Generally speaking iOS updates are a no-brainer.
They're free to install, and they add new features and plug security holes. They make your iPhone both more fun and safer to use, and these days they're far more likely to speed up your phone than slow it down, as used to be the case in the bad old days. There are few downsides to upgrading, and I happily allow them to install automatically when available.
Occasionally, however, it's worth advising caution, and turning off auto updates for a short while. And it looks like iOS 14 comes under that category.
Apple didn't manage to spring many surprises at its 15 September Time Flies event, but its announcement that iOS 14 would roll out the very next day gave a few app developers a shock. Normally there's far more notice (usually around a week) between the announcement and the rollout; by Apple's standards this was sudden.
And the general feeling among those app developers is not entirely positive. A lot of them have since expressed their concerns on social media, warning that the software isn't ready - by which they don't necessarily mean iOS 14 itself is faulty, but that a worrying number of apps don't yet work well with it. They simply haven't had enough time to sort out all the issues.
Tim: oh yea btw iOS 14 drops tomorrow— kamilah taylor (@kamilah) September 15, 2020
iOS devs everywhere: pic.twitter.com/25US7dOH7d
A big WTF at Apple dropping iOS 14 tomorrow without giving developers any notice, or final tools to submit their apps 😂— Steve Troughton-Smith (@stroughtonsmith) September 15, 2020
Apple randomly dropping iOS 14 in one day without any prior notice is very on brand with 2020.— Shihab (JPEGuin) (@JPEGuin) September 15, 2020
David Smith reacted by saying it was "quite a bit [sooner] than I was expecting...hoping for", although he later softened this with a reflection that he "kinda like the fast turnaround launch".
Oh boy...that is quite a bit soon than I was expecting...hoping for. pic.twitter.com/4STAa9UL5d— David Smith (@_DavidSmith) September 15, 2020
Guilherme Rambo, an app developer more widely known for his semi-regular discoveries of secrets hidden in iOS code, has gone so far as to flat-out warn iPhone owners against installing iOS 14, "unless you want a lot of your apps to be broken for a while".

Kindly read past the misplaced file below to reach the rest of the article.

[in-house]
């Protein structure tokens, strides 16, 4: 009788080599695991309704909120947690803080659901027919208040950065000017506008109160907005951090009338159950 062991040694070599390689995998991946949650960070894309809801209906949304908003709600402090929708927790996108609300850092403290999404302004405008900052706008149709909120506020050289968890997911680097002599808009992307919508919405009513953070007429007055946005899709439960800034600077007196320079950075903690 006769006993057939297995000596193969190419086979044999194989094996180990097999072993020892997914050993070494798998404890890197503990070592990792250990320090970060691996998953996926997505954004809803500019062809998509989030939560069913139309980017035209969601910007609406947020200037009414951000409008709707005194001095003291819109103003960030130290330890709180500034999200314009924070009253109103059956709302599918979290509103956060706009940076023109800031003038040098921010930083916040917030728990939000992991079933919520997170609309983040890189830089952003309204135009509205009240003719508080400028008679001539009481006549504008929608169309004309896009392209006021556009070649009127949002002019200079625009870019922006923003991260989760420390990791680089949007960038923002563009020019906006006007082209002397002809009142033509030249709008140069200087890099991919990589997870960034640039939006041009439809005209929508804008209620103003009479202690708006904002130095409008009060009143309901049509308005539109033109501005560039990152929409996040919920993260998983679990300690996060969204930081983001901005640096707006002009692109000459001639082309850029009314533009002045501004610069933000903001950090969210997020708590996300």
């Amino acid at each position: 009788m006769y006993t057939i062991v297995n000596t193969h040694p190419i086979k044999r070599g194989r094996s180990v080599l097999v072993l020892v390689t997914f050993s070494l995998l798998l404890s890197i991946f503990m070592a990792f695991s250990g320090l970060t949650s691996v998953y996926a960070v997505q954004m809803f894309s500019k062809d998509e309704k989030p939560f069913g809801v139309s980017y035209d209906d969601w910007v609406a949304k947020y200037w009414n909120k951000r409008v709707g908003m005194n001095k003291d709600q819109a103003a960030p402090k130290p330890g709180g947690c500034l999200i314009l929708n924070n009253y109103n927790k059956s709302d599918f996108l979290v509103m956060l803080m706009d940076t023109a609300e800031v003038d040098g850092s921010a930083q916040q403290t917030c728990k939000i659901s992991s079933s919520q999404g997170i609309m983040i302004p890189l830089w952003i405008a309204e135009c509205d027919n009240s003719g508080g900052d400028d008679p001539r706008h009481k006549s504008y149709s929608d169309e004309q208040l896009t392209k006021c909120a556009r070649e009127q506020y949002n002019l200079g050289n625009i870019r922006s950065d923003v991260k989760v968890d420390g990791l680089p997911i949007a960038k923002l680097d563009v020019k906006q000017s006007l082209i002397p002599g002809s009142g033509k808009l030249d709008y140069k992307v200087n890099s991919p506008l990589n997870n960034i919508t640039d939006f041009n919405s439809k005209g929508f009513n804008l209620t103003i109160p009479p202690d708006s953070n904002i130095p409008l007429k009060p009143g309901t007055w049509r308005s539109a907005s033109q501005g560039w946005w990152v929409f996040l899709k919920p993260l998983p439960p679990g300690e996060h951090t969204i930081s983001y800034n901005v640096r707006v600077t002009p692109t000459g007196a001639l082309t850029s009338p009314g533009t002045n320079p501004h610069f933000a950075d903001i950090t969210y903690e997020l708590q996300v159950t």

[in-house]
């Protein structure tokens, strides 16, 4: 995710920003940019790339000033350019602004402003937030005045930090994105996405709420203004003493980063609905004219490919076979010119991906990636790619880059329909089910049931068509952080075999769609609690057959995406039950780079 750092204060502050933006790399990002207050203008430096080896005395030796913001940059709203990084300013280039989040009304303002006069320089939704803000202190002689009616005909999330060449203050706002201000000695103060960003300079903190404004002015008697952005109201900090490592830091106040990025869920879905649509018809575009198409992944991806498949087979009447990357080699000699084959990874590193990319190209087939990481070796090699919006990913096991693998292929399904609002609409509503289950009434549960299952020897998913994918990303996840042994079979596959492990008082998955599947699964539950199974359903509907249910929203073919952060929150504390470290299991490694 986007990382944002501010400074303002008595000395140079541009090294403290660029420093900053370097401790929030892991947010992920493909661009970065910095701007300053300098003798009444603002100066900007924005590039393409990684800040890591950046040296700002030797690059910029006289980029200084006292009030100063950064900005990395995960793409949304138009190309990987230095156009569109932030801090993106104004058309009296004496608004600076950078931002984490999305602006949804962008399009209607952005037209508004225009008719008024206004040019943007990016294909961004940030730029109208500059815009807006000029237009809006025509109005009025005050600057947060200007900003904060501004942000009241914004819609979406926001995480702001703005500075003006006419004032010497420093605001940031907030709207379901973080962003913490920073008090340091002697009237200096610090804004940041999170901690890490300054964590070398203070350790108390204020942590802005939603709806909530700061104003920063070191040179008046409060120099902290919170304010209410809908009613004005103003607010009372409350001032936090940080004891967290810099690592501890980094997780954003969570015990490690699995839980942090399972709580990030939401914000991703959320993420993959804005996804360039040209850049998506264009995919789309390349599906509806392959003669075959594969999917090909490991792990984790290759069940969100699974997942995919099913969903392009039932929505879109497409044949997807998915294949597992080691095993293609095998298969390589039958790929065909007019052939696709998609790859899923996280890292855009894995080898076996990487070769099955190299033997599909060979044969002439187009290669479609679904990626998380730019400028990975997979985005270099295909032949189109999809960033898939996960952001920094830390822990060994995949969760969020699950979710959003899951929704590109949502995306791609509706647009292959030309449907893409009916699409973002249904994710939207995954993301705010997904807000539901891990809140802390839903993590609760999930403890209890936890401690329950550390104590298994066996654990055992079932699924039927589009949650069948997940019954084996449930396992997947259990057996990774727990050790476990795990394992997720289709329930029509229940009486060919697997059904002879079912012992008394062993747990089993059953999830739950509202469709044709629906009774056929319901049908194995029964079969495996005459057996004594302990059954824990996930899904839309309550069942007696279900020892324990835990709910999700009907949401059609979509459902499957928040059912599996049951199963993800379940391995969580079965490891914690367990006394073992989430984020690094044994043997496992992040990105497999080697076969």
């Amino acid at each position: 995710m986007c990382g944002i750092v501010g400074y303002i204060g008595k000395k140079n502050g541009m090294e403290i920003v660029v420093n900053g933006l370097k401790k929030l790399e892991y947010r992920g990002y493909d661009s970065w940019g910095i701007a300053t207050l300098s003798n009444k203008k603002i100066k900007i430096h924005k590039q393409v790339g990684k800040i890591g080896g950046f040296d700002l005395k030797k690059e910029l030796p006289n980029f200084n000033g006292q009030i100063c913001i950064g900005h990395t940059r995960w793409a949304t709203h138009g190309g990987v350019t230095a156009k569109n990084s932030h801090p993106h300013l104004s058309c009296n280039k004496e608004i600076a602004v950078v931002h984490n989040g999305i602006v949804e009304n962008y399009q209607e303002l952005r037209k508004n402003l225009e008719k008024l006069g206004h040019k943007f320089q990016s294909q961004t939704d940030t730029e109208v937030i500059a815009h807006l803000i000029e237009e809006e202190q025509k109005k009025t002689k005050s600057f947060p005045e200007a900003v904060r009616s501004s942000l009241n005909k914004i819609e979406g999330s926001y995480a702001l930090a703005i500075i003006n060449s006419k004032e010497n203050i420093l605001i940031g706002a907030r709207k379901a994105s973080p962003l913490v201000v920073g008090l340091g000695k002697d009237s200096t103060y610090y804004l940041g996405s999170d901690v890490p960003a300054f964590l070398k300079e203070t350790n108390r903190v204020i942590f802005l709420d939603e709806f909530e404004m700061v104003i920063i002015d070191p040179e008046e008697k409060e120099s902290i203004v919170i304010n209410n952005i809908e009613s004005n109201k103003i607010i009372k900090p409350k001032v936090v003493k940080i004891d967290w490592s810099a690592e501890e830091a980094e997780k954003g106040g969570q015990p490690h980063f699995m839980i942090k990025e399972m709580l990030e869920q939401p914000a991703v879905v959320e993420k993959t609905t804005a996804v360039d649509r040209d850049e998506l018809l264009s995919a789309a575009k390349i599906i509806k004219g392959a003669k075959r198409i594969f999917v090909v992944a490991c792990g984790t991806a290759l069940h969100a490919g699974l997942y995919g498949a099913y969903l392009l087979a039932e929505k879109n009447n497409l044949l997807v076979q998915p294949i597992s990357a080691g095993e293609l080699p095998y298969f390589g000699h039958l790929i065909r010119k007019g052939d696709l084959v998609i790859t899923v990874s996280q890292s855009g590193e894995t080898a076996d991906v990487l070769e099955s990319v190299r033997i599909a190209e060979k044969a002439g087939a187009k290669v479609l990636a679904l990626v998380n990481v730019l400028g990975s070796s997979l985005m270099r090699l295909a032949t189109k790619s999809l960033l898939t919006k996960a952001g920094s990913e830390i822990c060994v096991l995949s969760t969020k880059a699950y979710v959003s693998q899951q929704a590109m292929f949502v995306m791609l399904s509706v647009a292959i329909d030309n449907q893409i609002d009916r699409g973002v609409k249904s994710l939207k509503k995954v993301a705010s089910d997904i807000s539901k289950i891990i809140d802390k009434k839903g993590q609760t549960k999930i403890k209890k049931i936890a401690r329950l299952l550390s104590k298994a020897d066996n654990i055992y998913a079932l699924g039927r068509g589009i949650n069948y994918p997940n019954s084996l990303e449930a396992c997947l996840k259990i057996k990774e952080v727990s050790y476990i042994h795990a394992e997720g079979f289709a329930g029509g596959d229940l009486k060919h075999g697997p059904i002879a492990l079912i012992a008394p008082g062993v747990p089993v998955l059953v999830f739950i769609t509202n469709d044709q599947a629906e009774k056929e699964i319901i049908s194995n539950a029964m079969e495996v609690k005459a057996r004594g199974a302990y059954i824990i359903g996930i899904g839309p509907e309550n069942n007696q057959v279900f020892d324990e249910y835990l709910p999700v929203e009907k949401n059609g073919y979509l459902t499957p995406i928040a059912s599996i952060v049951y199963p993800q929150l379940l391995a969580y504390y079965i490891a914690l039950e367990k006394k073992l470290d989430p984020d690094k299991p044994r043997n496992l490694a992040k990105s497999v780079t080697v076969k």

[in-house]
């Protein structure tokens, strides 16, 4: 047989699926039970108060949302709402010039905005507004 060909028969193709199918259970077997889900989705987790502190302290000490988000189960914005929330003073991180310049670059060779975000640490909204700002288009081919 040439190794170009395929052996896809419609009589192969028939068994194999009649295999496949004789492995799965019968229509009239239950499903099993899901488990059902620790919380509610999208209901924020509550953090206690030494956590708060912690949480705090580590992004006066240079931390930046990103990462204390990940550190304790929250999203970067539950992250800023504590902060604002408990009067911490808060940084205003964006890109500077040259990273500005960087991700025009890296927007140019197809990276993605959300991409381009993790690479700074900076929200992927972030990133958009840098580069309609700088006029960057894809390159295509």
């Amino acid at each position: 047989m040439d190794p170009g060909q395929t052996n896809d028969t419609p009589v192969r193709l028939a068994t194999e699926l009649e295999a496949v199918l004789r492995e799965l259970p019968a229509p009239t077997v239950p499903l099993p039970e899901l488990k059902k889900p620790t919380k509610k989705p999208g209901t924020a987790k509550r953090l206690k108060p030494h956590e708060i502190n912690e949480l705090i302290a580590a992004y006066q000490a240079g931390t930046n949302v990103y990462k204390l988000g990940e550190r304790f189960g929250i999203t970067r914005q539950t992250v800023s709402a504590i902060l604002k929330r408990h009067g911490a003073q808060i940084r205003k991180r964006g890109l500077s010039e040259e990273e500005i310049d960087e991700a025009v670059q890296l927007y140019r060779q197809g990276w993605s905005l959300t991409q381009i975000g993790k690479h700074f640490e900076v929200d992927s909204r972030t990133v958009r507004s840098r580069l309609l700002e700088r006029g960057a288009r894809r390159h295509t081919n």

Unless you want a lot of your apps to be broken for a while, I do not recommend updating to iOS 14 tomorrow #AppleEvent— Guilherme Rambo (@_inside) September 15, 2020
The developers of the podcast app Overcast took the responsibility for the issue themselves: "Sorry, my iOS 14 features aren't ready yet."
Sorry, my iOS 14 features aren’t ready yet.— Overcast (@OvercastFM) September 16, 2020
Since it’ll be a while before most of my customers use iOS 14, I spent the summer prioritizing bug fixes and my family’s pandemic/school logistics (we’re OK, just busy).
Like you all, I’m just doing what I can this year. More soon.
Another developer was less forgiving of Apple's hasty scheduling. "Having spent countless hours over the past two months for it to end like this must be crushing," said @JPEGuin.
I’m in the very fortunate position to have got my app ready for iOS 14 earlier this week, alongside screenshots. But many were expecting to release next week at the absolute earliest. Having spent countless hours over the past two months for it to end like this must be crushing.— Shihab (JPEGuin) (@JPEGuin) September 15, 2020
The overall consensus is this: installing iOS 14 on the first day it's available would be risky. You may be okay, or you may find that one or more apps you rely on no longer work properly.
If you're unsure, and if you have one or more apps that simply have to work, it's worth getting in touch with the developer and asking how confident they are that it's ready for the update. But we'd be inclined to simply put off the update for a week or two - which means the servers will be less busy in any case, and the update should download considerably more quickly.